Propolis is a resinous substance collected by honeybees from leaf buds and cracks in the bark of various plants. Propolis has been reported to have immunomodulatory activity. We hypothesized that propolis would be able to reduce the disease severity of rheumatoid arthritis. We evaluated the effect of Brazilian propolis ethanolic extract on the pathogenesis of collagen-induced arthritis (CIA) in mice. Mice fed propolis exhibited significant lower clinical arthritis scores than those fed the control diet. To investigate the mechanism of the effect of propolis on CIA mice, we examined interleukin-17 (IL-17) production in CIA mice fed propolis using an enzyme-linked immunospot assay and flow cytometric analysis. The numbers of IL-17-producing cells in the CIA mice fed propolis were significantly decreased. To determine direct influence of propolis on cytokine production, splenocytes were stimulated with phorbol myristate acetate in the presence of propolis extract in vitro. Concentration-dependent declines in IL-17 expression were observed by ELISA and real-time PCR methods. We further found that propolis significantly inhibited the differentiation of Th17 cells from murine splenocytes in a concentration-dependent manner. Taken together, our results may provide a new light on the potential mechanism of the immunosuppressive and anti-inflammatory effects of propolis.

Tanaka M, Okamoto Y, Fukui T, Masuzawa T
Inflammopharmacology Feb 2012
PMID: 21861090

IL-17 is implicated in osteoporosis.

IL-17 may Contribute to Osteoporosis in Mice


Estrogen deficiency induces the differentiation of IL-17 secreting Th17 cells: a new candidate in the pathogenesis of osteoporosis.

Th17 cells produce IL-17, and the latter promotes bone loss in collagen-induced arthritis in mice. Blocking IL-17 action in mouse model of rheumatoid arthritis reduces disease symptoms. These observations suggest that Th17 cells may be involved in the pathogenesis of bone loss. However, the role of Th17 cell in estrogen (E2) deficiency-induced bone loss is still not very clear. We investigated the effect of E2 on Th17 differentiation in vivo and IL-17 mediated regulation of osteoclast and osteoblast differentiation. Additionally, effect of IL-17 functional block under E2 deficiency-induced bone loss was studied. In murine bone marrow cells, E2 suppressed IL-17 mediated osteoclast differentiation. IL-17 inhibited formation of mineralized nodules in osteoblasts and this effect was suppressed by E2. E2 treatment to mouse calvarial osteoblasts inhibited the IL-17-induced production of osteoclastogenic cytokines and NF-kB translocation. In ovariectomized mice, there was increase in the number of Th17 cells, transcription factors promoting Th17 cell differentiation and circulating IL-17 levels. These effects were reversed by E2 supplementation. Treatment of neutralizing IL-17 monoclonal antibody to Ovx mice mitigated the E2 deficiency-induced trabecular bone loss and reversed the decreased osteoprotegerin-to-receptor activator of nuclear factor kappa B ligand (RANKL) transcript levels in long bones, increased osteoclast differentiation from the bone marrow precursor cells and decreased osteoblast differentiation from the bone marrow stromal cells. Our findings indicate that E2 deficiency leads to increased differentiation of Th17 cells with attendant up regulation of STAT3, ROR-γt and ROR-α and downregulation of Foxp3 which antagonizes Th17 cell differentiation. Increased IL-17 production in turn induces bone loss by increasing pro-osteoclastogenic cytokines including TNF-α, IL-6 and RANKL from osteoblasts and functional block of IL-17 prevents bone loss. IL-17 thus plays a critical causal role in Ovx-induced bone loss and may be considered a potential therapeutic target in pathogenesis of post menopausal osteoporosis.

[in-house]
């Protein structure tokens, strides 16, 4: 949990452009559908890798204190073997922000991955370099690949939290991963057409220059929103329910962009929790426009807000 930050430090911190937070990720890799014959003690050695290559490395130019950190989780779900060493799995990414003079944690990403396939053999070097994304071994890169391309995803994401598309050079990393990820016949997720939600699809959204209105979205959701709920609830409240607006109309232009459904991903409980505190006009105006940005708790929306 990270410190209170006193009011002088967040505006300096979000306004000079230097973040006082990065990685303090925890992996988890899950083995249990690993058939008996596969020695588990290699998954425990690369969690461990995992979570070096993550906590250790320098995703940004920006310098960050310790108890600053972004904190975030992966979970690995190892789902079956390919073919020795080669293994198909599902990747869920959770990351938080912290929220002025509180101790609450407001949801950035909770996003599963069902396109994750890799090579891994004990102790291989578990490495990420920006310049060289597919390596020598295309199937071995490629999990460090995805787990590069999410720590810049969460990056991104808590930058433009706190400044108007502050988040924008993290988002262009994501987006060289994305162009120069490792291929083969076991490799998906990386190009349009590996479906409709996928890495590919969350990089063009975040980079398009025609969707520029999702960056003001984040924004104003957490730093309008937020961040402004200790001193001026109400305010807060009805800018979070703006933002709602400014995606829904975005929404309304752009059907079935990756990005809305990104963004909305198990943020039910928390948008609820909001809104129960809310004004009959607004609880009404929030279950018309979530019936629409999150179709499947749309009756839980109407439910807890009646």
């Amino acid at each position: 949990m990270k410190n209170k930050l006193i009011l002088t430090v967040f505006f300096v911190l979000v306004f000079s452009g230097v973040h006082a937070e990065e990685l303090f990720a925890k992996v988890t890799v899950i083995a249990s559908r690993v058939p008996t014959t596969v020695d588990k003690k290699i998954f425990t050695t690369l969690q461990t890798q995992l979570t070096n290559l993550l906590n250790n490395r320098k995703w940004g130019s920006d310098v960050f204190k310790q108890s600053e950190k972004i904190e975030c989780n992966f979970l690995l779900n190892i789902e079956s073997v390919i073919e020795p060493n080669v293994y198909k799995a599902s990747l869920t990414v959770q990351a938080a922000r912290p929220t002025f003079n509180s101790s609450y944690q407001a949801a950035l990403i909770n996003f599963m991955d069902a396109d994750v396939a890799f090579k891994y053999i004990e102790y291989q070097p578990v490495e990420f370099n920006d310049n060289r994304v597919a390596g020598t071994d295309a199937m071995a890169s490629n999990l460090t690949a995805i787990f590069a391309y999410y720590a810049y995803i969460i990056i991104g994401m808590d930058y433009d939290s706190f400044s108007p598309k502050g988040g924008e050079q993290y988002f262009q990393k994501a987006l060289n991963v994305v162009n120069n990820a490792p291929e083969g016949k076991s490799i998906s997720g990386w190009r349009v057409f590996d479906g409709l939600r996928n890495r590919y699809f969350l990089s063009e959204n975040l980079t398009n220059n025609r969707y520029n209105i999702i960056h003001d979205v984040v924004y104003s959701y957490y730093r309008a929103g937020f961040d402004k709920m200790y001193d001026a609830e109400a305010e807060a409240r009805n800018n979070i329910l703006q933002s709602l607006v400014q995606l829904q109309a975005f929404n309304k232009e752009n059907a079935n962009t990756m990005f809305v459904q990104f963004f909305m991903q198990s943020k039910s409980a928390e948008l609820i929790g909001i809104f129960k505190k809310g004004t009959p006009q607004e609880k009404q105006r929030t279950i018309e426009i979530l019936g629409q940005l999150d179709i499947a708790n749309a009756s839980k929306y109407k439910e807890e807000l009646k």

Tyagi AM, Srivastava K, Mansoori MN, Trivedi R…
PLoS ONE 2012
PMID: 22970248 | Free Full Text

EPA and DHA may Decrease, but GLA may Increase, Osteoclasts in Mouse Cells


Long chain polyunsaturated fatty acids alter membrane-bound RANK-L expression and osteoprotegerin secretion by MC3T3-E1 osteoblast-like cells.